They also identified the need for affordable alternatives to soda and expressed strong support for refillable water stations, especially near parks, libraries, transit hubs and community centers. Traditional water fountains were viewed as unsanitary. Some people said they also didn’t trust the safety of public water.
“They said they’d be willing to drink more water if they could access it in a way that’s affordable and if they trusted its safety,” Vargas said. “They said they often choose sugary drinks rather than pay for bottled water, which they considered expensive.”
Reaching out to policymakers
Findings were shared with the San Francisco Public Utilities Commission (SFPUC), which operates the city’s public water system, and has run a public water station program for a dozen years. The response was positive.
“We want as much involvement as possible from our stakeholder groups; they know their neighborhoods best. Having their insight is helpful,” said John Scarpulla, government affairs director for the SFPUC.
Former San Francisco Supervisor Eric Mar, a champion of policies to reduce sugary beverage consumption, helped secure city funding for the new stations, which are being located based on input from the focus groups.
Other San Francisco initiatives include prohibiting city dollars to purchase sugary drinks such as at youth events or senior centers; a ban of sugary drink advertisements on San Francisco-owned property and vehicles such as Muni; and a requirement for all other advertising to carry warning labels.
Concern over water quality has understandably grown since the Flint, Michigan, crisis and part of the SFPUC’s job is reassuring its customers, Scarpulla said. Public water in San Francisco is continuously tested for safety including lead levels, and it is considered some of the safest drinking water in the nation, he said.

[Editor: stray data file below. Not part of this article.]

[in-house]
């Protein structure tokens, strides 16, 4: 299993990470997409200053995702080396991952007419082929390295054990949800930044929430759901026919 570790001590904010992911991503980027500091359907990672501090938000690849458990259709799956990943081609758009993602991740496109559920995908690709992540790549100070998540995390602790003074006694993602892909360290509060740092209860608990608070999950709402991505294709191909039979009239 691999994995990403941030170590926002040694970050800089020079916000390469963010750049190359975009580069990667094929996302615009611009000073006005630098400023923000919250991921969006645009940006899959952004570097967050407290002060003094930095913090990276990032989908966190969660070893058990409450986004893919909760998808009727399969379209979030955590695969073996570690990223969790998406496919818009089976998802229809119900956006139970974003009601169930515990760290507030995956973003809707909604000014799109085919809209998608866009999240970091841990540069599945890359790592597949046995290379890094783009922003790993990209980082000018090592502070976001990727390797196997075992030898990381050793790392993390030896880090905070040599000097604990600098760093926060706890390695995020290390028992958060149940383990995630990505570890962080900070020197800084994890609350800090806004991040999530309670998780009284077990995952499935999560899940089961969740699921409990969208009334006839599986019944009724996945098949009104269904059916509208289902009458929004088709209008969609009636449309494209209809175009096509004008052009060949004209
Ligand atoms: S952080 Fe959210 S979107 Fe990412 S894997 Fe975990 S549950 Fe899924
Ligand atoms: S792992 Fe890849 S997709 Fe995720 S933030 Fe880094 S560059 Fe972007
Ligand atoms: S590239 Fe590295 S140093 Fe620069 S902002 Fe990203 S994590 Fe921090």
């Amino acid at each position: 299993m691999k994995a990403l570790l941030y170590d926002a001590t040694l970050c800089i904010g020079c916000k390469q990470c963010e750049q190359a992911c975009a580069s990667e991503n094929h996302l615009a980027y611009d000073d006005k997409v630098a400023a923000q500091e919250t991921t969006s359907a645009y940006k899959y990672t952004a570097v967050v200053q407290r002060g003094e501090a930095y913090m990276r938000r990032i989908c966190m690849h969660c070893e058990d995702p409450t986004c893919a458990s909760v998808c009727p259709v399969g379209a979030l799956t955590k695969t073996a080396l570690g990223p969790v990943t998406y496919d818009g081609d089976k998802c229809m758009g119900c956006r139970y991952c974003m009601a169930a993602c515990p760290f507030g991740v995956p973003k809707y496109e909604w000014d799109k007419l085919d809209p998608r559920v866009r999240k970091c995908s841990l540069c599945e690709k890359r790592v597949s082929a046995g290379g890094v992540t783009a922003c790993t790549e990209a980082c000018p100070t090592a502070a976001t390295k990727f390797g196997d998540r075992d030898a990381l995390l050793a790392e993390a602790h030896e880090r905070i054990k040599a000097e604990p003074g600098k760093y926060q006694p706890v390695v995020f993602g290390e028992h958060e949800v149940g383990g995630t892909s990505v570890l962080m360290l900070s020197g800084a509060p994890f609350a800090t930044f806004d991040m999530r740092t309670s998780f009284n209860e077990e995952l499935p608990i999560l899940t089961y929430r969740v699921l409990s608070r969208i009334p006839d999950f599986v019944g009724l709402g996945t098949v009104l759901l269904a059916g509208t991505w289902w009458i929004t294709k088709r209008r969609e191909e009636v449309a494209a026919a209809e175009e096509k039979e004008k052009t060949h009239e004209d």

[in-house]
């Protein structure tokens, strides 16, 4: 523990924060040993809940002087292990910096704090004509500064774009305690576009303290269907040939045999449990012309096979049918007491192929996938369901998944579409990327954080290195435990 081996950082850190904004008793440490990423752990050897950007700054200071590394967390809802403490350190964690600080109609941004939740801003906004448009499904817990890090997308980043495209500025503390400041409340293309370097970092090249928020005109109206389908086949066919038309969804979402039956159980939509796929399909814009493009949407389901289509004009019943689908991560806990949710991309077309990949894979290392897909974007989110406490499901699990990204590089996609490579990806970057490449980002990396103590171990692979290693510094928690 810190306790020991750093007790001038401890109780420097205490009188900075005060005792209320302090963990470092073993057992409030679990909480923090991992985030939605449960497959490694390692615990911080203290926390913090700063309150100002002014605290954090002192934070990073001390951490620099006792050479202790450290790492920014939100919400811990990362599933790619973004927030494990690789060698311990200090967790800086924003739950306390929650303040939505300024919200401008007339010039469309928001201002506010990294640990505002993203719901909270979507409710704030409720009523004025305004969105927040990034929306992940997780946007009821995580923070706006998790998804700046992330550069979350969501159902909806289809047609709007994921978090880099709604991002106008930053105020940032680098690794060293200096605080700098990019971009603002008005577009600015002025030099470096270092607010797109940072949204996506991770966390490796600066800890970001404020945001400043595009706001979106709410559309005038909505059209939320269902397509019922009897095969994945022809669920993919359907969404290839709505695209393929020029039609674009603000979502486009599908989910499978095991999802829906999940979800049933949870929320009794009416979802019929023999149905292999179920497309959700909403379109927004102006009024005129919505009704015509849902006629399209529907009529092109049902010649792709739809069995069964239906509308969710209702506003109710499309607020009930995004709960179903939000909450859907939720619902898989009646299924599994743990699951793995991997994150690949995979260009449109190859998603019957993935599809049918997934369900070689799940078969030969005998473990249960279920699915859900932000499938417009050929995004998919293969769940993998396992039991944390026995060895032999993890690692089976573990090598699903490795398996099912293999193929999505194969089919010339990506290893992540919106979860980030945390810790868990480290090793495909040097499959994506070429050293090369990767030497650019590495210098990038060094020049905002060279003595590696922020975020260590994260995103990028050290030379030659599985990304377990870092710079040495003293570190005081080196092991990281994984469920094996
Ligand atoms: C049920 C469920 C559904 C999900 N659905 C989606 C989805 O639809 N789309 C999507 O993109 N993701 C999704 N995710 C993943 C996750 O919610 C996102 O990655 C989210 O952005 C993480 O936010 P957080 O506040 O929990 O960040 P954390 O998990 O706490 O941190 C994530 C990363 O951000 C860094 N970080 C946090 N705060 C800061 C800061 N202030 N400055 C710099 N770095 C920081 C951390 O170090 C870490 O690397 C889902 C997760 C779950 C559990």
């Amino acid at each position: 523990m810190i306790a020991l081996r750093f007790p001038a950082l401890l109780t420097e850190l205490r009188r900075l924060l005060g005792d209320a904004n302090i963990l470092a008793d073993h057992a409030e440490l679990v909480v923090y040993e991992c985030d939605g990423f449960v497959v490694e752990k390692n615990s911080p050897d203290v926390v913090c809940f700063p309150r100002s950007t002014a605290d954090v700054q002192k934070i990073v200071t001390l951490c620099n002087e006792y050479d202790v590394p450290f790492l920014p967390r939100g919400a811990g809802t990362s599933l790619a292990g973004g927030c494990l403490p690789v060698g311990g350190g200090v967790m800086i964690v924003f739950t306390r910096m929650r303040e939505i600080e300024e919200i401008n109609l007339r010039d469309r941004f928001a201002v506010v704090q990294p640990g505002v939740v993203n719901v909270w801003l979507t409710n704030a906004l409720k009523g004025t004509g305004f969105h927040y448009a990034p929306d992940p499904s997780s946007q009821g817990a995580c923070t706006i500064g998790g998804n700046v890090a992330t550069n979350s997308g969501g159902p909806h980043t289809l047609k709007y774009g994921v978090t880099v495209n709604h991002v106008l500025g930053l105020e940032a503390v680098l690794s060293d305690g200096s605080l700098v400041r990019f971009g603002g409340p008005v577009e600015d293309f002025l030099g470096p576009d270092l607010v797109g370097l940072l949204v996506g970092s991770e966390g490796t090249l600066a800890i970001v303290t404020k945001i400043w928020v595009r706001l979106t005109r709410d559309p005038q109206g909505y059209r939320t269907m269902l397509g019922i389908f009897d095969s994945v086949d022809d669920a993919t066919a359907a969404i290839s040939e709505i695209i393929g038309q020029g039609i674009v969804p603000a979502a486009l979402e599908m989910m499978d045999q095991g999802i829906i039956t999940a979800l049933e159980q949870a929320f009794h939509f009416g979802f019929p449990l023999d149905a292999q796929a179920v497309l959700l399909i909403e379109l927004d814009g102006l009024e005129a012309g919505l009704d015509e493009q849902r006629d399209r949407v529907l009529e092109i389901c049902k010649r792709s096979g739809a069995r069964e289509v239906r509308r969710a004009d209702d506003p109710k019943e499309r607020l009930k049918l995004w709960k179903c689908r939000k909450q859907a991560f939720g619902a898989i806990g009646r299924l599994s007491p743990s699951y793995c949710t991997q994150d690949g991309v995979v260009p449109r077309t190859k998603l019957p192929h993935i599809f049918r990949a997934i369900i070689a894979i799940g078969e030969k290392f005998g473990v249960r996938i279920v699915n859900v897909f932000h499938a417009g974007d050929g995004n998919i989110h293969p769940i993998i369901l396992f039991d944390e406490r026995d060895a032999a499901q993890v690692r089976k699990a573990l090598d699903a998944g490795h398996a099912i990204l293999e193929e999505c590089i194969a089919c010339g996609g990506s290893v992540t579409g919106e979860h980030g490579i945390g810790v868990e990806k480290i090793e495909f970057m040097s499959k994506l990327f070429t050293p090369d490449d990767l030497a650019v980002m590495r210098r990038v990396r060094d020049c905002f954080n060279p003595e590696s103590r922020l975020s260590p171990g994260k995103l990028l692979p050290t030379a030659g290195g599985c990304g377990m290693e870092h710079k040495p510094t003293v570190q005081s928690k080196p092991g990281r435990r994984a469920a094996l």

Evaluating the impact of water stations
As installation of the new water stations continues, UCSF’s Patel is leading an investigation into their impact, working closely with Vargas and CTSI.
Using in-person interviews, the study is also looking at the impact of San Francisco’s other sugary beverage policies.
Data from three groups will be compared: people using parks near 10 of the new water stations; people using parks without water stations; and a control of 10 parks in Oakland without water stations or policies, demographically matched with other parks in the study. “We have three arms — just policies; policies and stations, and nothing,” Patel said.
Patel and Vargas are also ramping up for a multicultural, multigenerational health education campaign to accompany the 10 new San Francisco stations, working closely with community groups. The effects of the campaign will also be studied.
Pre-installment data shows people are concerned about water safety and sanitation. The educational campaign will strive to clearly address these, Patel said.
“It’s really important more than ever, after Flint, that we emphasize the safety of our water, along with its health benefits and the risks of diets high in sugar,” Vargas said. “This is what the community is asking for, and it’s an approach that’s evidence-based.”